Why People Still Buy Cars

| September 10, 2012
Why People Still Buy Cars

Why People Still Buy Cars

As global financial problems continue to strain household budgets, it’s a wonder that anyone has space to accommodate a large-scale investment in the form of a car or house. The fact is that people still are, but how and why is this so?
High sales figures are still very much evident around the world despite the tough economical climate. Meanwhile, emerging trends also show that the demand is very much in luxury vehicles, meaning that companies who can offer car loans and finance options – allowing motorists to pay for a used vehicle in installments – have become all the more relevant in the modern car market.

On another note, there’s also the increased range of as-new vehicles becoming available. The choice used to be between a pricey, factory fresh vehicle and a clapped out alternative. There’s now a solution which can meet the buyer halfway, which is why the used market is currently thriving.

However, excusing the pun, those staying loyal to their car might wonder exactly what’s driving motorists to seek a newer form of transport in such a tough economical climate. Well, listed below are factors likely to play a part in their decision.

Fuel economy

Just occasionally, to save money, you have to spend money. In recent years manufacturers have put a concerted effort into developing technology that reduces the cost of driving and contributes positively to the environment. This means that newer cars will often manage more miles to the gallon and emit less carbon than their predecessors. With petrol prices continuing to rise, an improved fuel economy is a plus point for potential buyers.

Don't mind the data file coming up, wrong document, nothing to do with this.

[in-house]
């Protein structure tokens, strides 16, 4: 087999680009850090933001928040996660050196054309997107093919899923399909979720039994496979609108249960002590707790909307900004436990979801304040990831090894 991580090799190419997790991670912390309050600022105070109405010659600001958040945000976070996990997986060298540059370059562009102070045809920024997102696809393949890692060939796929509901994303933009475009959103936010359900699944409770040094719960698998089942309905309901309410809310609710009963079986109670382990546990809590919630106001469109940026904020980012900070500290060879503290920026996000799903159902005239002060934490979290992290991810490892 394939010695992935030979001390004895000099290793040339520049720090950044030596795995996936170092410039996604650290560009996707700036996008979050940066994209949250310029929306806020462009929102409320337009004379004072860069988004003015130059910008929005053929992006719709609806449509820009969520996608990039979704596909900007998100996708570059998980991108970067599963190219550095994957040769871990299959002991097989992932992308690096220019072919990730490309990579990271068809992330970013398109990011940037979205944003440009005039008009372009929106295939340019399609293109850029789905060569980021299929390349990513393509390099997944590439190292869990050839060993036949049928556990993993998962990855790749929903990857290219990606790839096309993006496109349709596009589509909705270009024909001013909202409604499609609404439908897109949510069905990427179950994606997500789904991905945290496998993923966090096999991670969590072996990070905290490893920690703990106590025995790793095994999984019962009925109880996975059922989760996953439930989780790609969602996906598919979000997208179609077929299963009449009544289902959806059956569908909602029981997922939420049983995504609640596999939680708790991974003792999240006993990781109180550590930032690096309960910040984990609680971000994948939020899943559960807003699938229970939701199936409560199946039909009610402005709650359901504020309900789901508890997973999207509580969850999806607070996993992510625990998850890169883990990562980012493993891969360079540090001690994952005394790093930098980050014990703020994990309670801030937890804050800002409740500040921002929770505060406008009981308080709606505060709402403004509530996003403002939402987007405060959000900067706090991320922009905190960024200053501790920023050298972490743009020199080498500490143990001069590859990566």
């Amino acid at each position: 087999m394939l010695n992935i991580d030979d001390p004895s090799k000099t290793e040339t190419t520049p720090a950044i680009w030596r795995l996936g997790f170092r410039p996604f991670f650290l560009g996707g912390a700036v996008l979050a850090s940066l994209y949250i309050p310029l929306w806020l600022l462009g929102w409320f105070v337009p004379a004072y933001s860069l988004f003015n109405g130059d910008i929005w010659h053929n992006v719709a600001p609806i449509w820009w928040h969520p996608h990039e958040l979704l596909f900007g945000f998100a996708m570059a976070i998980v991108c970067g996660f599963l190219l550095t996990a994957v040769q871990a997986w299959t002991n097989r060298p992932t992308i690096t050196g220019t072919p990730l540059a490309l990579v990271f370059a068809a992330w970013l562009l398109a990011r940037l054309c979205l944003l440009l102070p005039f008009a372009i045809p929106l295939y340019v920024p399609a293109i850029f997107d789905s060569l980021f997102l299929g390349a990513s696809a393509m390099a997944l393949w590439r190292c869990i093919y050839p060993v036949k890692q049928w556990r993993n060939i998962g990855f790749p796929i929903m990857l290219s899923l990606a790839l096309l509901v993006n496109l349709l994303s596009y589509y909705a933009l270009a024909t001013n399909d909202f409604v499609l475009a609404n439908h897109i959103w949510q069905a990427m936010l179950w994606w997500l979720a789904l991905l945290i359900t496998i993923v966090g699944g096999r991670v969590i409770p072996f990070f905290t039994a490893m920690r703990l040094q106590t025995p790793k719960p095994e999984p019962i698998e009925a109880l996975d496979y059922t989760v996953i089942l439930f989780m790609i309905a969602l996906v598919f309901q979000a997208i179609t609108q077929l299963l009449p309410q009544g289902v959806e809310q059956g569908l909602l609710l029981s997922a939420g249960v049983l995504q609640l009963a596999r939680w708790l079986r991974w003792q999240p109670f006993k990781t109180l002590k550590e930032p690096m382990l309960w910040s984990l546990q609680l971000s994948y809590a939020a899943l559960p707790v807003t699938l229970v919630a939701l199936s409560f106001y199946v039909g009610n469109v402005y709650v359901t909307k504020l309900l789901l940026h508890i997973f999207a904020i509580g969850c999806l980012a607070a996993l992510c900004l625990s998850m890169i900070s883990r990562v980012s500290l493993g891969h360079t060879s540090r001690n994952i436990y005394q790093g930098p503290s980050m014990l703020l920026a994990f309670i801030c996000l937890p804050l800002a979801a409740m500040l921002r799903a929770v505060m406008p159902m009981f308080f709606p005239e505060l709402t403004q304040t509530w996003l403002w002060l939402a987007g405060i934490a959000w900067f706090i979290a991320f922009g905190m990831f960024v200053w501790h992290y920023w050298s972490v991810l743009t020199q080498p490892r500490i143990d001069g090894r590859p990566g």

Newer models can also boast the latest technology

Newer models can also boast the latest technology

Newer models can also boast the latest technology on one dashboard. Removing phone chargers, sat navs and entire cases’ worth of CDs to deter thieves is one of the down sides to owning an aged vehicle. Productions like the Land Rover Freelander and Volkswagen Tiguan, on the other hand, boast user-friendly infotainment systems, which allow mp3 playback and  provide navigation features through a touch-screen interface – all in the aid of improving the driving experience.

A personality match

A car usually says a great deal about its owner. Students can usually be found travelling from A to B in their modest Vauxhall Corsas or Renault Clios, while flashy Bentleys, Jaguars and Ferraris are popular amongst footballers looking to stand out from the crowd. When their situation changes however, they might be inclined to switch up their transport as well.

For example, those welcoming new family members into their vehicles are likely to begin a search for a people carrier, or a new company director might feel the need to make an impression in the form of an upgrade. A car has to speak for the driver when they pass by.

Change of driving

It’s great to finally get used to a car and appreciate its focal points, but this affection doesn’t tend to last longer than two years. Driving the same vehicle twice a day suddenly becomes a chore and a new option is needed to inject a bit of life back into the morning travel.

A car doesn’t necessarily have to boast more horse power or a higher top speed to be viewed as an attractive investment. It simply has to offer small changes in the way it handles and guides itself around corners. These alone are sometimes enough to sway potential buyers.

About Author:
Jack Anderson is associated with Car finance industry for long time. He provides car loan related advices to the buyers who have bad credit score, have no credit score and are self-employed. You can find more of his published articles online which he writes to help car buyers on a regular basis. Jack suggests his readers to visit 123CarFinance to know about car finance services available in the UK.

Why People Still Buy Cars


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